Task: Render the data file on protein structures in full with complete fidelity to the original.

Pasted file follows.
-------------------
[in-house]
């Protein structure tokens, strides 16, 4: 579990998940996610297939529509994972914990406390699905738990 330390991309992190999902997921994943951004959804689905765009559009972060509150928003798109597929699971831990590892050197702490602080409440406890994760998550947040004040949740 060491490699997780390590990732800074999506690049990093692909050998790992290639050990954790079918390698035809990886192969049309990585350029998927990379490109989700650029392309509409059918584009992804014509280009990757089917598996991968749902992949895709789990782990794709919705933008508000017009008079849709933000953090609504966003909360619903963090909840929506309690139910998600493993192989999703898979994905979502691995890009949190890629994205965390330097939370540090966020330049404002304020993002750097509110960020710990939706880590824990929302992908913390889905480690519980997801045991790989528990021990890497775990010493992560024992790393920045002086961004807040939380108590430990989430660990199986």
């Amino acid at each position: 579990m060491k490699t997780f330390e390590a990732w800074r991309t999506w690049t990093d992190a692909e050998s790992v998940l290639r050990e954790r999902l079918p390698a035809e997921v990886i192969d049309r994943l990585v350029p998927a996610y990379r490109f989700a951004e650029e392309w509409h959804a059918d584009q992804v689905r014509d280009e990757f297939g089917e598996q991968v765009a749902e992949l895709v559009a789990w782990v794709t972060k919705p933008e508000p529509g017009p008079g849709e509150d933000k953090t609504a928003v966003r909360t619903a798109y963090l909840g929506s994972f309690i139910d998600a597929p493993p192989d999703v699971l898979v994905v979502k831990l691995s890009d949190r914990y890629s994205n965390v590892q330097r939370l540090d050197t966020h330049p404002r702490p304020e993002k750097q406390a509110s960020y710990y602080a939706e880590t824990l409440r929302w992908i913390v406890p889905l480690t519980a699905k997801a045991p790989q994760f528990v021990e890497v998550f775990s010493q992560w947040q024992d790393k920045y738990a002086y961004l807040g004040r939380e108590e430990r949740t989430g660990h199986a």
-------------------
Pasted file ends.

[in-house]
């Protein structure tokens, strides 16, 4: 579990998940996610297939529509994972914990406390699905738990 330390991309992190999902997921994943951004959804689905765009559009972060509150928003798109597929699971831990590892050197702490602080409440406890994760998550947040004040949740 060491490699997780390590990732800074999506690049990093692909050998790992290639050990954790079918390698035809990886192969049309990585350029998927990379490109989700650029392309509409059918584009992804014509280009990757089917598996991968749902992949895709789990782990794709919705933008508000017009008079849709933000953090609504966003909360619903963090909840929506309690139910998600493993192989999703898979994905979502691995890009949190890629994205965390330097939370540090966020330049404002304020993002750097509110960020710990939706880590824990929302992908913390889905480690519980997801045991790989528990021990890497775990010493992560024992790393920045002086961004807040939380108590430990989430660990199986």
């Amino acid at each position: 579990m060491k490699t997780f330390e390590a990732w800074r991309t999506w690049t990093d992190a692909e050998s790992v998940l290639r050990e954790r999902l079918p390698a035809e997921v990886i192969d049309r994943l990585v350029p998927a996610y990379r490109f989700a951004e650029e392309w509409h959804a059918d584009q992804v689905r014509d280009e990757f297939g089917e598996q991968v765009a749902e992949l895709v559009a789990w782990v794709t972060k919705p933008e508000p529509g017009p008079g849709e509150d933000k953090t609504a928003v966003r909360t619903a798109y963090l909840g929506s994972f309690i139910d998600a597929p493993p192989d999703v699971l898979v994905v979502k831990l691995s890009d949190r914990y890629s994205n965390v590892q330097r939370l540090d050197t966020h330049p404002r702490p304020e993002k750097q406390a509110s960020y710990y602080a939706e880590t824990l409440r929302w992908i913390v406890p889905l480690t519980a699905k997801a045991p790989q994760f528990v021990e890497v998550f775990s010493q992560w947040q024992d790393k920045y738990a002086y961004l807040g004040r939380e108590e430990r949740t989430g660990h199986a």